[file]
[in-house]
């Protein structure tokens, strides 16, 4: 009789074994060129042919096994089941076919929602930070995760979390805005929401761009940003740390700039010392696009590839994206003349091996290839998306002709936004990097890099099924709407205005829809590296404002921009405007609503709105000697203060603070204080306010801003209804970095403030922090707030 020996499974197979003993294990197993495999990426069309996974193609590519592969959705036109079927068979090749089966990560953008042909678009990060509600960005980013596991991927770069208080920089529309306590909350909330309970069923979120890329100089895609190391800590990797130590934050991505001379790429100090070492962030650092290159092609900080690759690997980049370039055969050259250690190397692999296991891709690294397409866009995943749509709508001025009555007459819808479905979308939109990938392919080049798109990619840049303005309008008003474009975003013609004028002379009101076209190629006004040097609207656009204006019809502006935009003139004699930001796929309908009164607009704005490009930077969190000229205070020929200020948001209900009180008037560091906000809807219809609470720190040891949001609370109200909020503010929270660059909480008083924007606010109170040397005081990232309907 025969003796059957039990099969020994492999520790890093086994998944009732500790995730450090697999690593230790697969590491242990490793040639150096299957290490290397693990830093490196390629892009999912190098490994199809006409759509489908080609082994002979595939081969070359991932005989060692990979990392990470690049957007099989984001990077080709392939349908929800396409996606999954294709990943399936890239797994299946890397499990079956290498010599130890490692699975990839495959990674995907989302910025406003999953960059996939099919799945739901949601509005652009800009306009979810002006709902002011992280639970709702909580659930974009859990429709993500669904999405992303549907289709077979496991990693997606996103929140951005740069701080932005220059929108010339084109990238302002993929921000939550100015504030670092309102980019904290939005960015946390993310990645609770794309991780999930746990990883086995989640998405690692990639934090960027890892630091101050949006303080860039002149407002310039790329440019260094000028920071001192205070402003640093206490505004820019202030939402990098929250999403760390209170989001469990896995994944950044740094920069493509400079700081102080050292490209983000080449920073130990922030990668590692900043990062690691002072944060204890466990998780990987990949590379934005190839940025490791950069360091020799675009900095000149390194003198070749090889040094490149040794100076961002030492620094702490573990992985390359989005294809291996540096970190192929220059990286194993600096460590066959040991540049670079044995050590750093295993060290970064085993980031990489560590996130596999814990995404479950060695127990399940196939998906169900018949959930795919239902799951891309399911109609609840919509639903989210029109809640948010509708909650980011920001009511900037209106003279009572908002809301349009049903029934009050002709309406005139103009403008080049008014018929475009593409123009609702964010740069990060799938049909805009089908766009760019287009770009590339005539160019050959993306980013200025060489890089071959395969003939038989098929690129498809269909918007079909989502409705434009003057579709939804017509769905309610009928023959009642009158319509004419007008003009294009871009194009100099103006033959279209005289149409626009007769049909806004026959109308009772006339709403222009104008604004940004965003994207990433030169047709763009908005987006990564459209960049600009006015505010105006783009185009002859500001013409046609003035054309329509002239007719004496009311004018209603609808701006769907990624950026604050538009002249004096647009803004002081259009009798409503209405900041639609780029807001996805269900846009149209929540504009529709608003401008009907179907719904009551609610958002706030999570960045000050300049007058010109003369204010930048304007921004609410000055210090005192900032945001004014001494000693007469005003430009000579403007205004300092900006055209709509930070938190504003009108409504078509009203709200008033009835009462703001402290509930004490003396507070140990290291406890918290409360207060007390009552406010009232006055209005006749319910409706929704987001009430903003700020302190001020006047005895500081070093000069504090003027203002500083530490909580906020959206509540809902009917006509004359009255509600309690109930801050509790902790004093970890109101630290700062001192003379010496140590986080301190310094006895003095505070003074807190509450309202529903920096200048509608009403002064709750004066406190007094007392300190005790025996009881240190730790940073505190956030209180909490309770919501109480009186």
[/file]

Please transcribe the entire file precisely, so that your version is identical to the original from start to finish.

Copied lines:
[in-house]
């Protein structure tokens, strides 16, 4: 009789074994060129042919096994089941076919929602930070995760979390805005929401761009940003740390700039010392696009590839994206003349091996290839998306002709936004990097890099099924709407205005829809590296404002921009405007609503709105000697203060603070204080306010801003209804970095403030922090707030 020996499974197979003993294990197993495999990426069309996974193609590519592969959705036109079927068979090749089966990560953008042909678009990060509600960005980013596991991927770069208080920089529309306590909350909330309970069923979120890329100089895609190391800590990797130590934050991505001379790429100090070492962030650092290159092609900080690759690997980049370039055969050259250690190397692999296991891709690294397409866009995943749509709508001025009555007459819808479905979308939109990938392919080049798109990619840049303005309008008003474009975003013609004028002379009101076209190629006004040097609207656009204006019809502006935009003139004699930001796929309908009164607009704005490009930077969190000229205070020929200020948001209900009180008037560091906000809807219809609470720190040891949001609370109200909020503010929270660059909480008083924007606010109170040397005081990232309907 025969003796059957039990099969020994492999520790890093086994998944009732500790995730450090697999690593230790697969590491242990490793040639150096299957290490290397693990830093490196390629892009999912190098490994199809006409759509489908080609082994002979595939081969070359991932005989060692990979990392990470690049957007099989984001990077080709392939349908929800396409996606999954294709990943399936890239797994299946890397499990079956290498010599130890490692699975990839495959990674995907989302910025406003999953960059996939099919799945739901949601509005652009800009306009979810002006709902002011992280639970709702909580659930974009859990429709993500669904999405992303549907289709077979496991990693997606996103929140951005740069701080932005220059929108010339084109990238302002993929921000939550100015504030670092309102980019904290939005960015946390993310990645609770794309991780999930746990990883086995989640998405690692990639934090960027890892630091101050949006303080860039002149407002310039790329440019260094000028920071001192205070402003640093206490505004820019202030939402990098929250999403760390209170989001469990896995994944950044740094920069493509400079700081102080050292490209983000080449920073130990922030990668590692900043990062690691002072944060204890466990998780990987990949590379934005190839940025490791950069360091020799675009900095000149390194003198070749090889040094490149040794100076961002030492620094702490573990992985390359989005294809291996540096970190192929220059990286194993600096460590066959040991540049670079044995050590750093295993060290970064085993980031990489560590996130596999814990995404479950060695127990399940196939998906169900018949959930795919239902799951891309399911109609609840919509639903989210029109809640948010509708909650980011920001009511900037209106003279009572908002809301349009049903029934009050002709309406005139103009403008080049008014018929475009593409123009609702964010740069990060799938049909805009089908766009760019287009770009590339005539160019050959993306980013200025060489890089071959395969003939038989098929690129498809269909918007079909989502409705434009003057579709939804017509769905309610009928023959009642009158319509004419007008003009294009871009194009100099103006033959279209005289149409626009007769049909806004026959109308009772006339709403222009104008604004940004965003994207990433030169047709763009908005987006990564459209960049600009006015505010105006783009185009002859500001013409046609003035054309329509002239007719004496009311004018209603609808701006769907990624950026604050538009002249004096647009803004002081259009009798409503209405900041639609780029807001996805269900846009149209929540504009529709608003401008009907179907719904009551609610958002706030999570960045000050300049007058010109003369204010930048304007921004609410000055210090005192900032945001004014001494000693007469005003430009000579403007205004300092900006055209709509930070938190504003009108409504078509009203709200008033009835009462703001402290509930004490003396507070140990290291406890918290409360207060007390009552406010009232006055209005006749319910409706929704987001009430903003700020302190001020006047005895500081070093000069504090003027203002500083530490909580906020959206509540809902009917006509004359009255509600309690109930801050509790902790004093970890109101630290700062001192003379010496140590986080301190310094006895003095505070003074807190509450309202529903920096200048509608009403002064709750004066406190007094007392300190005790025996009881240190730790940073505190956030209180909490309770919501109480009186």